Intravenous and oral mono- or combination-therapy in the treatment of severe infections: Ciprofloxacin versus standard antibiotic therapy

Peter E. Krumpe, Stephen Cohn, James Garreltes, Julio Ramirez, Holly Coulter, Daniel Haverstock, Roger Echols

Research output: Contribution to journalArticle

35 Scopus citations

Abstract

Five hundred and forty patients with severe infection were enrolled in a multicentre, prospective, randomized, non-blinded study to compare the efficacy and safety of iv ciprofloxacin with iv standard therapy. Five hundred and thirty-one patients received at least one dose of study drug for pneumonia (310), septicaemia (112) or skin and skin structure infection (109). Intravenous ciprofloxacin (400 mg, every 8 h) or iv ciprofloxacin (400 mg, every 8 h) plus a β-lactam were compared with a standard monotherapy (β-lactam) or combination (aminoglycoside plus a β-lactam) therapy. Patients were treated parenterally for a minimum of 2 or 3 days, then at the discretion of the investigator could be switched to oral therapy (ciprofloxacin 750 mg, every 12 h or a standard oral therapy). Patients were randomized in the ratio of 2:1 for the ciprofloxacin and standard therapy treatment groups and stratified to monotherapy if the APACHE II score was ≤ 20 or to combination therapy if the APACHE II score was 21-29. Three hundred and ninety-five (74%) patients were valid for the efficacy analysis: these comprised 242 pneumonia (167 ciprofloxacin and 75 standard therapy), 70 septicaemia (47 ciprofloxacin and 23 standard therapy), and 83 skin infections (56 ciprofloxacin and 27 standard). The primary efficacy variable was clinical response and the secondary efficacy assessment was bacteriological response at the end of therapy (2 or 3 days after treatment). The mean duration of therapy for patients receiving only iv monotherapy or combination therapy was shorter (9-10 days) than for patients receiving sequential iv/po therapy (14-17 days). At the end of therapy, overall clinical resolution/improvement (success) for monotherapy was 138/166 (83%) for the ciprofloxacin group, compared with 74/87 (85%) for standard-treated patients (95% CI = -11.5% to 7.6%), and for combination therapy the response was 43/51 (84%) for the ciprofloxacin group and 14/20 (70%) for standard-treated patients (95% CI = -6.3% to 34.9%). For pneumonia, the most frequent infection treated, clinical success rates following monotherapy were 85% for ciprofloxacin and 83% for standard-treated patients and 83% for ciprofloxacin compared with 69% for standard-treated patients in the combination therapy group. Bacteriological eradication/presumed eradication following monotherapy was 85/102 (83%) for ciprofloxacin and 31/46 (67%) for standard-treated patients (95% CI = 1.6% to 30.3%), and that for combination therapy was 29/36 (81%) for ciprofloxacin and 7/10 (70%) for standard-treated patients (95% CI = -18.3% to 39.5%). Drug-related adverse events, primarily diarrhoea and nausea, were reported in 22% of ciprofloxacin-treated patients and 20% of standard-treated patients. In summary, ciprofloxacin administered alone or in combination was found to be effective in treating a wide range of severe infections.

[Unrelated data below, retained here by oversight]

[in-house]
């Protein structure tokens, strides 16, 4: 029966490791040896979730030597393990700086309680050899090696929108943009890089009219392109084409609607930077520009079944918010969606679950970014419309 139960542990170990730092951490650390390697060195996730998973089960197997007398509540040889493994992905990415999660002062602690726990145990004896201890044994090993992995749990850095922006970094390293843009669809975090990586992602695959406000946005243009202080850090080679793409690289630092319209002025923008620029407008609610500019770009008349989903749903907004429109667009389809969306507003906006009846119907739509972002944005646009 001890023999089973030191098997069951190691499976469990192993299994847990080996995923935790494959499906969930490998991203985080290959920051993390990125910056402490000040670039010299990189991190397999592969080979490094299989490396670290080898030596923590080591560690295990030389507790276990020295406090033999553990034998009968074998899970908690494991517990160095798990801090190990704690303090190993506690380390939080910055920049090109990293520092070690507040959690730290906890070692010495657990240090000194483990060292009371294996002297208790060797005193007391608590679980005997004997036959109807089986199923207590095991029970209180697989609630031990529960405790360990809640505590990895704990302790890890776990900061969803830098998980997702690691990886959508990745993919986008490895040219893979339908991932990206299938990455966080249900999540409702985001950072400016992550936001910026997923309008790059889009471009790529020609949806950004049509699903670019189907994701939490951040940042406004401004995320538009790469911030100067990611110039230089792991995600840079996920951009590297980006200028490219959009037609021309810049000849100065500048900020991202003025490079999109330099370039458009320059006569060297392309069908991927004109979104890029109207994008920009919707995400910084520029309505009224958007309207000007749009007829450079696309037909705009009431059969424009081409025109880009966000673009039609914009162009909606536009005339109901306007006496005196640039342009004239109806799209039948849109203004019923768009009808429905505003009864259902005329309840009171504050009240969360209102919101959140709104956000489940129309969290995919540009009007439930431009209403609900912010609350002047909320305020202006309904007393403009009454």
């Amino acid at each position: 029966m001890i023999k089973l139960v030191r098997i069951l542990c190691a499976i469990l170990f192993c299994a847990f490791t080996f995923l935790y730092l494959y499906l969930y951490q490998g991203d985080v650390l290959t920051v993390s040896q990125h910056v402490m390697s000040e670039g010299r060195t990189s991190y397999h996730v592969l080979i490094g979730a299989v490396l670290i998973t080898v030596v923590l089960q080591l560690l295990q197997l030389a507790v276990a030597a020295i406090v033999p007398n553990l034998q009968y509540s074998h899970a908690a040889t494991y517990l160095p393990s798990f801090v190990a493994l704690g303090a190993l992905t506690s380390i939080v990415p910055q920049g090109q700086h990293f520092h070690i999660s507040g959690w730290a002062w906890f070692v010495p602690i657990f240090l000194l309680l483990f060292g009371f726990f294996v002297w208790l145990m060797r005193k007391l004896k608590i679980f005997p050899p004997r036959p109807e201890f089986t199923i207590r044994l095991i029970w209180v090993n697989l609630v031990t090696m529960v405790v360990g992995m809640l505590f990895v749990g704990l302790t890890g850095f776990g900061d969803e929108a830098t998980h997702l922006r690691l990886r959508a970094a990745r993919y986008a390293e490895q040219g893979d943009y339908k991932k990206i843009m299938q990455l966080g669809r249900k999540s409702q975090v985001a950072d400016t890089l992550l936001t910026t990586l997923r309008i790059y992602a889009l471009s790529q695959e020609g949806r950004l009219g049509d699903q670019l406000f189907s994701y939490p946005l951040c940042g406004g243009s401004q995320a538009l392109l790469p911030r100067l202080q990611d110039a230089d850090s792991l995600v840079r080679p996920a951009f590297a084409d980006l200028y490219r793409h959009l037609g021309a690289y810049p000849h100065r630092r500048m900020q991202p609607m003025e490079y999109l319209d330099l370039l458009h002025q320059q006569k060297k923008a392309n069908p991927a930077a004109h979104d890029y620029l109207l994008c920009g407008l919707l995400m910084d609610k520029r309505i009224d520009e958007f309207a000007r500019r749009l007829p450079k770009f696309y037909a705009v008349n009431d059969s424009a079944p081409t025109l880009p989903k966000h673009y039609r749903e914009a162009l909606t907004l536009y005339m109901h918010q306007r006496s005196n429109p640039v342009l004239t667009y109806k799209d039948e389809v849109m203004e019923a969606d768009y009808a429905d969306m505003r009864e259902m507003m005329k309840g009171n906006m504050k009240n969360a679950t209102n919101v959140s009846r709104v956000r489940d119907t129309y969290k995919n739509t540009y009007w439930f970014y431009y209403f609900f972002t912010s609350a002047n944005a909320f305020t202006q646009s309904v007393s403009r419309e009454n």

Original languageEnglish (US)
Pages (from-to)117-128
Number of pages12
JournalJournal of Antimicrobial Chemotherapy
Volume43
Issue numberSUPPL. A
StatePublished - Mar 22 1999

ASJC Scopus subject areas

  • Pharmacology
  • Microbiology (medical)
  • Infectious Diseases
  • Pharmacology (medical)

Fingerprint Dive into the research topics of 'Intravenous and oral mono- or combination-therapy in the treatment of severe infections: Ciprofloxacin versus standard antibiotic therapy'. Together they form a unique fingerprint.

  • Cite this

    Krumpe, P. E., Cohn, S., Garreltes, J., Ramirez, J., Coulter, H., Haverstock, D., & Echols, R. (1999). Intravenous and oral mono- or combination-therapy in the treatment of severe infections: Ciprofloxacin versus standard antibiotic therapy. Journal of Antimicrobial Chemotherapy, 43(SUPPL. A), 117-128.